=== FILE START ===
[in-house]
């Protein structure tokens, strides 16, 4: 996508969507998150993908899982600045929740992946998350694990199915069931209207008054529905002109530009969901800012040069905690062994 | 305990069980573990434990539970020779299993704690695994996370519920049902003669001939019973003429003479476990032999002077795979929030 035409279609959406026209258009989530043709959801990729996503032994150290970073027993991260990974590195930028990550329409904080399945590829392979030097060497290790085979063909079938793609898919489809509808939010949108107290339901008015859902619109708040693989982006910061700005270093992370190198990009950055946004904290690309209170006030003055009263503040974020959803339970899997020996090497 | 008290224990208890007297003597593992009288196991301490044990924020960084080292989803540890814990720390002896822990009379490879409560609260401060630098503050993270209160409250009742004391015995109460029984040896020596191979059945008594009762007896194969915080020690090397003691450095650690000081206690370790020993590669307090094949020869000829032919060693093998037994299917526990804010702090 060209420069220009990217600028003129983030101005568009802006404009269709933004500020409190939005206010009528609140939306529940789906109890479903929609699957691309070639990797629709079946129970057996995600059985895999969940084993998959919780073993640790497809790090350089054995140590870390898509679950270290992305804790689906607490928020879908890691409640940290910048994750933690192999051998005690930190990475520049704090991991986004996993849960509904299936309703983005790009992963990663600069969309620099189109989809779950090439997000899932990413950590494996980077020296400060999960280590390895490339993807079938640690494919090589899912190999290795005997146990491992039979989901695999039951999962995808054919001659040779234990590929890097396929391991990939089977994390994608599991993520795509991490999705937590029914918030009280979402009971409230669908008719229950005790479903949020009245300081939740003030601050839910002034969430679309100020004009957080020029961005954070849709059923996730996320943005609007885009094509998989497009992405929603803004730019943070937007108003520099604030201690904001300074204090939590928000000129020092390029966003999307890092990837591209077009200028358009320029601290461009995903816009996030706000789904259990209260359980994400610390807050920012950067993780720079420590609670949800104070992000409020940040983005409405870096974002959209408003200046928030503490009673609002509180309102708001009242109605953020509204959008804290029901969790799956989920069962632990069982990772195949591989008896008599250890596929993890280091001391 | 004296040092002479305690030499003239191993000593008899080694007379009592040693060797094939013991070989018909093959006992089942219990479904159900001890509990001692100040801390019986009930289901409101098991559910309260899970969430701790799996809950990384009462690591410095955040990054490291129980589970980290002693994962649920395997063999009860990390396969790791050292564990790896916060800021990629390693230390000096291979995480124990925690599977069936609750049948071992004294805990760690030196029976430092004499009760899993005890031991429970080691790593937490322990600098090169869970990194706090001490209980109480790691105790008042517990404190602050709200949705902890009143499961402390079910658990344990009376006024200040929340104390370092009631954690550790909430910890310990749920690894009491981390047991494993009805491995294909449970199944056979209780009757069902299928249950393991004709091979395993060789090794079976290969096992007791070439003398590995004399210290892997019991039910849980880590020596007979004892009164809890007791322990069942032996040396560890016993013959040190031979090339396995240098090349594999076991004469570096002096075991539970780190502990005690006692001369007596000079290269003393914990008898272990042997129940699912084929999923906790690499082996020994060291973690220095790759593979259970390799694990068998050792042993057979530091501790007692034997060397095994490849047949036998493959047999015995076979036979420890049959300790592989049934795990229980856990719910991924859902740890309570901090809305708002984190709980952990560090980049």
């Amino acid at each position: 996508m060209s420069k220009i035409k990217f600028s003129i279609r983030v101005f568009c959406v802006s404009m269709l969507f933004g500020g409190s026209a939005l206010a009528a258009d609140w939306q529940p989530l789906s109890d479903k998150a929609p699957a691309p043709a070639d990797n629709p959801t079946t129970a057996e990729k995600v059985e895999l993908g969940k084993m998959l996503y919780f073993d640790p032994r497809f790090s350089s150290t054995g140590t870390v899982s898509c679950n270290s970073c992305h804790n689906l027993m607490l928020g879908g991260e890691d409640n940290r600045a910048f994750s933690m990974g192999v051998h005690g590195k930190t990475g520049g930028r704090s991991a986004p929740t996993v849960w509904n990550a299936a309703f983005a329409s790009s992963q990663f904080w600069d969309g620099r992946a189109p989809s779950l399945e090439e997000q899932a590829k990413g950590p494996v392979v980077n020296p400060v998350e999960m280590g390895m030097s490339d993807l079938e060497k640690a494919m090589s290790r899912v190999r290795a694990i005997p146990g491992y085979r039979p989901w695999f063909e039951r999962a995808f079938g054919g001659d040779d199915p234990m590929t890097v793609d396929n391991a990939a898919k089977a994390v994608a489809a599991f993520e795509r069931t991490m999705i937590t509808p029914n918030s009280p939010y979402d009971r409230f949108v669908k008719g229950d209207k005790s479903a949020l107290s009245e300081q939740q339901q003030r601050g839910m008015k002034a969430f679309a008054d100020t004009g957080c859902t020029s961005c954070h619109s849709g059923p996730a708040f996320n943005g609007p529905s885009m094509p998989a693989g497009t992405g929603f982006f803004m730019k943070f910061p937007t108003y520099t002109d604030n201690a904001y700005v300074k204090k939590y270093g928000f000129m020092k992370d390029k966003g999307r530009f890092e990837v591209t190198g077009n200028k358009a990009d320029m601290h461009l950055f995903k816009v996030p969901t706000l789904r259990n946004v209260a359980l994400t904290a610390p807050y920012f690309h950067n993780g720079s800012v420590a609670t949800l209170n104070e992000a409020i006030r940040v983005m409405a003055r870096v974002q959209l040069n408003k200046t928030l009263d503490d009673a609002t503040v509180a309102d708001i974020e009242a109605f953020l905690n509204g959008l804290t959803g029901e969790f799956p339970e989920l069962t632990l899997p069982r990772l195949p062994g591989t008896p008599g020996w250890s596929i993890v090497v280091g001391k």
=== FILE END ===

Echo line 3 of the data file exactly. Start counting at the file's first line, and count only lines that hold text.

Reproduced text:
């Amino acid at each position: 996508m060209s420069k220009i035409k990217f600028s003129i279609r983030v101005f568009c959406v802006s404009m269709l969507f933004g500020g409190s026209a939005l206010a009528a258009d609140w939306q529940p989530l789906s109890d479903k998150a929609p699957a691309p043709a070639d990797n629709p959801t079946t129970a057996e990729k995600v059985e895999l993908g969940k084993m998959l996503y919780f073993d640790p032994r497809f790090s350089s150290t054995g140590t870390v899982s898509c679950n270290s970073c992305h804790n689906l027993m607490l928020g879908g991260e890691d409640n940290r600045a910048f994750s933690m990974g192999v051998h005690g590195k930190t990475g520049g930028r704090s991991a986004p929740t996993v849960w509904n990550a299936a309703f983005a329409s790009s992963q990663f904080w600069d969309g620099r992946a189109p989809s779950l399945e090439e997000q899932a590829k990413g950590p494996v392979v980077n020296p400060v998350e999960m280590g390895m030097s490339d993807l079938e060497k640690a494919m090589s290790r899912v190999r290795a694990i005997p146990g491992y085979r039979p989901w695999f063909e039951r999962a995808f079938g054919g001659d040779d199915p234990m590929t890097v793609d396929n391991a990939a898919k089977a994390v994608a489809a599991f993520e795509r069931t991490m999705i937590t509808p029914n918030s009280p939010y979402d009971r409230f949108v669908k008719g229950d209207k005790s479903a949020l107290s009245e300081q939740q339901q003030r601050g839910m008015k002034a969430f679309a008054d100020t004009g957080c859902t020029s961005c954070h619109s849709g059923p996730a708040f996320n943005g609007p529905s885009m094509p998989a693989g497009t992405g929603f982006f803004m730019k943070f910061p937007t108003y520099t002109d604030n201690a904001y700005v300074k204090k939590y270093g928000f000129m020092k992370d390029k966003g999307r530009f890092e990837v591209t190198g077009n200028k358009a990009d320029m601290h461009l950055f995903k816009v996030p969901t706000l789904r259990n946004v209260a359980l994400t904290a610390p807050y920012f690309h950067n993780g720079s800012v420590a609670t949800l209170n104070e992000a409020i006030r940040v983005m409405a003055r870096v974002q959209l040069n408003k200046t928030l009263d503490d009673a609002t503040v509180a309102d708001i974020e009242a109605f953020l905690n509204g959008l804290t959803g029901e969790f799956p339970e989920l069962t632990l899997p069982r990772l195949p062994g591989t008896p008599g020996w250890s596929i993890v090497v280091g001391k």